I joined Twitter this past Spring, in large part because I saw the great usefulness of the platform at a conference – I was at MIT6 and surrounded by people having backchannel conversations via Twitter. So I joined on the spot, and spent a few months trying to figure out how it fits my own social media uses. I’ve been mulling the idea of posting my thoughts for awhile, but am inspired to share my own not-particularly-profound impressions after reading Henry Jenkins’s take on Twitter.
What I like best about Twitter is the ability to follow people’s reactions in real time. When focused on an event like a conference, hashtags enable a distributed conversation and real time reaction to what’s going on. It’s been interesting to watch my Twitter feed react to breaking news, like the deaths of Michael Jackson and Walter Cronkite, getting a real sense of what matters to people and how they process events.
So for me, the key dimension of Twitter is its immediacy and temporality – and in this way it’s close to how I use Facebook. I always have a FB tab open on my browser, and regularly refresh it to see what people are up to. Like what Henry wrote about Twitter, this information is both about “Here I Am” texture of everyday life, and “Here It Is” sharing of news, opinions, amusements, and what have you. I use both Twitter and Facebook to aggregate things I find interesting in my browsing, automatically feeding my Google Reader shared items and Delicious bookmarks to both platforms. I do post textural updates on my life as well, but see Twitter’s value both as reader and writer to point toward things longer than 140 characters.
The other aspect of Twitter that I half-like is the potential for public conversation. When someone I follow posts something worth replying to, I can – whether they know me or not. And as Jenkins suggests, this can lead to a conversation or a new opportunity for getting to know somebody. And it’s always interesting to see who finds what you have to say interesting enough to reply.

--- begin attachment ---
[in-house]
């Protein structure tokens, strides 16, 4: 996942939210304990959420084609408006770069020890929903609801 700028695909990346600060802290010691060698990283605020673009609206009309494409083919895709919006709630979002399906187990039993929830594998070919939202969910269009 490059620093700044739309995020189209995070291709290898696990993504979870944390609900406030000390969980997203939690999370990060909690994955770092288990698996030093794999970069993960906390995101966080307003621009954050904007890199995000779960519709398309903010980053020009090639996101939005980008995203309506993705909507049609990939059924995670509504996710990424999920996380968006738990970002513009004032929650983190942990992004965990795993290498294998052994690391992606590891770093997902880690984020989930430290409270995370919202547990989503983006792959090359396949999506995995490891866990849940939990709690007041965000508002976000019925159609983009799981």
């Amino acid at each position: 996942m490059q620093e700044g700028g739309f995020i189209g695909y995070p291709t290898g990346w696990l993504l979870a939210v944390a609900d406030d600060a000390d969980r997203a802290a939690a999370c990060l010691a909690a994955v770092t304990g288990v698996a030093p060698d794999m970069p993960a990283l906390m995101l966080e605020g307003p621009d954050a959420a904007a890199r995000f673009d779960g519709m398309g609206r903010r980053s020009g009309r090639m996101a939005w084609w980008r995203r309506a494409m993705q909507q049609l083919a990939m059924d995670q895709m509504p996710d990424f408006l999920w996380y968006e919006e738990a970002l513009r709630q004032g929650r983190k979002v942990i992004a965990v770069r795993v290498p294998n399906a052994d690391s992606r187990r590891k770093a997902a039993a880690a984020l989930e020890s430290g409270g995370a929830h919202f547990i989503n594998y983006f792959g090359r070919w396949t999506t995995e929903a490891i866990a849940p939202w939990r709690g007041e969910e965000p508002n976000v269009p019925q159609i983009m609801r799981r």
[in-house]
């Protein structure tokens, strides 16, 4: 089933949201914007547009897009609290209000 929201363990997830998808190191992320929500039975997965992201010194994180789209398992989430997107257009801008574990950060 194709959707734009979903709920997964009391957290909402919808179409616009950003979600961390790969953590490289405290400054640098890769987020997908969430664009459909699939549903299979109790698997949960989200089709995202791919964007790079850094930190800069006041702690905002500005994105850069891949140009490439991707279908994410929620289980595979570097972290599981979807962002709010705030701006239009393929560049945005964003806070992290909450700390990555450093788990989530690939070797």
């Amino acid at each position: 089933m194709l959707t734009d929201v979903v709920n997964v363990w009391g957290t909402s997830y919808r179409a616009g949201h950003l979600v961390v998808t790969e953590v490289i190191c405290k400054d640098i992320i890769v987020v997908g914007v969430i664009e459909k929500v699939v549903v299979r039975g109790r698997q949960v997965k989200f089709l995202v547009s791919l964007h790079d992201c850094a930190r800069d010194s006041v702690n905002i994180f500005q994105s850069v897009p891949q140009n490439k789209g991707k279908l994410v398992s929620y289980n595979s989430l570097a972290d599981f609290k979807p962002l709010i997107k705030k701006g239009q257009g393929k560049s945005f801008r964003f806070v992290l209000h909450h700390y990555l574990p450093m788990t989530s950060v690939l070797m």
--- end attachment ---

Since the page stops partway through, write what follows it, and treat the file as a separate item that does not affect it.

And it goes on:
But the interface for these conversations is so difficult to follow that it makes them almost pointless – unlike Facebook, where all conversation stemming from a post thread beneath the original, all Tweets are equally arranged chronologically. Thus if a group of people you follow are having a conversation, you see each post on its own, forcing you to reassemble the bits into something coherent. Perhaps the open API of Twitter will yield a smart app that reorganizes conversations into threads like on Facebook, but as of now, I find the current interface too much work to make following conversations viable.
But my biggest problem with Twitter also concerns its immediacy and presence – I cannot keep up. I follow a lot of people, so I’m always swimming in tweets. And enough of the posts are of sufficient interest that I don’t really want to miss what people have to say. I’ve heard people talk about having a Twitter client always on as background noise, checking in whenever you’ve got time – or similarly, a friend posted that “Twitter is like radio, not email,” a constant stream to tune in, not a feed to attend to. But I listen to podcasts, not radio!
I have the type of personality who doesn’t like an information flow passing me by, so I find it hard to ignore the stream and avoid backtracking. Some people have sad they’ve abandoned RSS feeds for Twitter, assuming that anything worth reading will find their way to them via the Twitterstream. I can’t imagine unsubscribing to my regular reads, even though many of them are posted to Twitter as well. But I need to know that they’ll be there when I’m ready to read them, not just as they’re posted.
At the end of July, I spent a week on a rustic island with no electricity. I checked in on email every couple of days on the mainland, but was pretty much cut off from the daily information flow that I’ve become accustomed to. In the post-island catch-up, I found myself reluctant to return to Twitter, leaving Tweetdeck unopened for another week, long after I’d reached equilibrium with my other information flows. I still knew that I was posting via my autofeeds, but was not part of any conversation. I’ve slowly waded back in, with Twitter now running as the background radio tempting me to check-in and look back. But I’m less-than-enthusiastic about it, with ambivalence as my primary attitude toward the platform.
So, dear readers, is it just an incompatibility of temperaments between me and Twitter, or is there something I could do to establish a more healthy use of Twitter?
Filed under: Meta-blogging, New Media, Technology | 13 Comments
random thoughts from media scholar Jason Mittell
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